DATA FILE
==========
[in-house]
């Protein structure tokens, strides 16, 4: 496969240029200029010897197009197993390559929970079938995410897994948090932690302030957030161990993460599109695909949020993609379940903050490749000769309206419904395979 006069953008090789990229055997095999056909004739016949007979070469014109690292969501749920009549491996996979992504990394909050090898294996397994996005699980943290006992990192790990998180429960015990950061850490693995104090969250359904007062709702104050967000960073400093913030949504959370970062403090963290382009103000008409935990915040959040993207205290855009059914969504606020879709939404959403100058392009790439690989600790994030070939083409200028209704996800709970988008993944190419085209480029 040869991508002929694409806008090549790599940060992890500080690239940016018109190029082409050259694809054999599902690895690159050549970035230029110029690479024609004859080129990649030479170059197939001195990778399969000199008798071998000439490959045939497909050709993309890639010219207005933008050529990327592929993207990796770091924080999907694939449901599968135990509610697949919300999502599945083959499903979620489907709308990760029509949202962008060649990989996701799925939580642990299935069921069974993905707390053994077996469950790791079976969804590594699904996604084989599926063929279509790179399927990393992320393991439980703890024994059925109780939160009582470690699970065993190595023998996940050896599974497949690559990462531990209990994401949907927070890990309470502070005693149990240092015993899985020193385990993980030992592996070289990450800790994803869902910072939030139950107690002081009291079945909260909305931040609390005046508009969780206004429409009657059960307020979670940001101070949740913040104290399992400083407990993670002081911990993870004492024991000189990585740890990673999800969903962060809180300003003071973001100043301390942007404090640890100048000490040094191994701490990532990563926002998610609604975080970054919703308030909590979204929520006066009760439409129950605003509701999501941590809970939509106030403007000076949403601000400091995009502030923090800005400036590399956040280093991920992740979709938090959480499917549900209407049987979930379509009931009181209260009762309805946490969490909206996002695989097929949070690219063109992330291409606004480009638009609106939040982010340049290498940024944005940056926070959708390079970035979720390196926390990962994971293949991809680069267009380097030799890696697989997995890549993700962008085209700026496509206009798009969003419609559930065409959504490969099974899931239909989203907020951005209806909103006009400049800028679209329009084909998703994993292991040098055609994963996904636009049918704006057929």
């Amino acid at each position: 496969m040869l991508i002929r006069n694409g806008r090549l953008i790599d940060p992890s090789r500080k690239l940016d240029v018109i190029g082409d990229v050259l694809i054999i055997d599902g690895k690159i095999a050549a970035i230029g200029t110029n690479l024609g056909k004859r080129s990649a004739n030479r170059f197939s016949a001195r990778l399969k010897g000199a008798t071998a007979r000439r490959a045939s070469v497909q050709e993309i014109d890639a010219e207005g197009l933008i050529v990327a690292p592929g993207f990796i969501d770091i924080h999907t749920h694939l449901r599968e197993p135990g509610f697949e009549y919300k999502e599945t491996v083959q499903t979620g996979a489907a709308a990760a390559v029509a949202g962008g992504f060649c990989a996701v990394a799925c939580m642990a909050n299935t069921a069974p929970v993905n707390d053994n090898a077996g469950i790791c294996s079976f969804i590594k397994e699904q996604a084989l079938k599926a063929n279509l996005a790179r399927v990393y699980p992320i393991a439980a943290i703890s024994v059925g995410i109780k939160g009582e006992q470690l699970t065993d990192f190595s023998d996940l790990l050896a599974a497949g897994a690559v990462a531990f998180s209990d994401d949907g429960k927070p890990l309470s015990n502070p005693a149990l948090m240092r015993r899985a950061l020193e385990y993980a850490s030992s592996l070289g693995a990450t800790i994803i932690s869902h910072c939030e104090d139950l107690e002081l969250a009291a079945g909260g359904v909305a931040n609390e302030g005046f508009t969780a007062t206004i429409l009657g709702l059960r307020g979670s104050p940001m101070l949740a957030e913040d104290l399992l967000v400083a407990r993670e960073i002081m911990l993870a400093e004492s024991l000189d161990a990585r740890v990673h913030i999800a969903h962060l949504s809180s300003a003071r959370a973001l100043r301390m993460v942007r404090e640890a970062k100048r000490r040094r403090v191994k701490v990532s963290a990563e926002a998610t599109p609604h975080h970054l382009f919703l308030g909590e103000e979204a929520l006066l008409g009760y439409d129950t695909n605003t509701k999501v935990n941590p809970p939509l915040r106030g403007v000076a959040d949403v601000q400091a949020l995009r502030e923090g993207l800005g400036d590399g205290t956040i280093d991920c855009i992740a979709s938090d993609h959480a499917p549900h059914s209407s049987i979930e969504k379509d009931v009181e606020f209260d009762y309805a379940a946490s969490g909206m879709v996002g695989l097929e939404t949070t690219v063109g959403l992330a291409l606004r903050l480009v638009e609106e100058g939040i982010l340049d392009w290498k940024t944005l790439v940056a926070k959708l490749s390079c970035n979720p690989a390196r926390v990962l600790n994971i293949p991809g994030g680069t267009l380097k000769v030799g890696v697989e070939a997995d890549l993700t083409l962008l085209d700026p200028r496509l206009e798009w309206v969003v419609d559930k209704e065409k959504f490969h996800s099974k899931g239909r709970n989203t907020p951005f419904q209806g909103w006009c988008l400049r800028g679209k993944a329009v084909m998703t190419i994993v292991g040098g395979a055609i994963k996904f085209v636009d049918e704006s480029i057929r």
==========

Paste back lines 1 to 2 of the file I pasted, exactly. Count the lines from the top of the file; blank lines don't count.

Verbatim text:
[in-house]
């Protein structure tokens, strides 16, 4: 496969240029200029010897197009197993390559929970079938995410897994948090932690302030957030161990993460599109695909949020993609379940903050490749000769309206419904395979 006069953008090789990229055997095999056909004739016949007979070469014109690292969501749920009549491996996979992504990394909050090898294996397994996005699980943290006992990192790990998180429960015990950061850490693995104090969250359904007062709702104050967000960073400093913030949504959370970062403090963290382009103000008409935990915040959040993207205290855009059914969504606020879709939404959403100058392009790439690989600790994030070939083409200028209704996800709970988008993944190419085209480029 040869991508002929694409806008090549790599940060992890500080690239940016018109190029082409050259694809054999599902690895690159050549970035230029110029690479024609004859080129990649030479170059197939001195990778399969000199008798071998000439490959045939497909050709993309890639010219207005933008050529990327592929993207990796770091924080999907694939449901599968135990509610697949919300999502599945083959499903979620489907709308990760029509949202962008060649990989996701799925939580642990299935069921069974993905707390053994077996469950790791079976969804590594699904996604084989599926063929279509790179399927990393992320393991439980703890024994059925109780939160009582470690699970065993190595023998996940050896599974497949690559990462531990209990994401949907927070890990309470502070005693149990240092015993899985020193385990993980030992592996070289990450800790994803869902910072939030139950107690002081009291079945909260909305931040609390005046508009969780206004429409009657059960307020979670940001101070949740913040104290399992400083407990993670002081911990993870004492024991000189990585740890990673999800969903962060809180300003003071973001100043301390942007404090640890100048000490040094191994701490990532990563926002998610609604975080970054919703308030909590979204929520006066009760439409129950605003509701999501941590809970939509106030403007000076949403601000400091995009502030923090800005400036590399956040280093991920992740979709938090959480499917549900209407049987979930379509009931009181209260009762309805946490969490909206996002695989097929949070690219063109992330291409606004480009638009609106939040982010340049290498940024944005940056926070959708390079970035979720390196926390990962994971293949991809680069267009380097030799890696697989997995890549993700962008085209700026496509206009798009969003419609559930065409959504490969099974899931239909989203907020951005209806909103006009400049800028679209329009084909998703994993292991040098055609994963996904636009049918704006057929």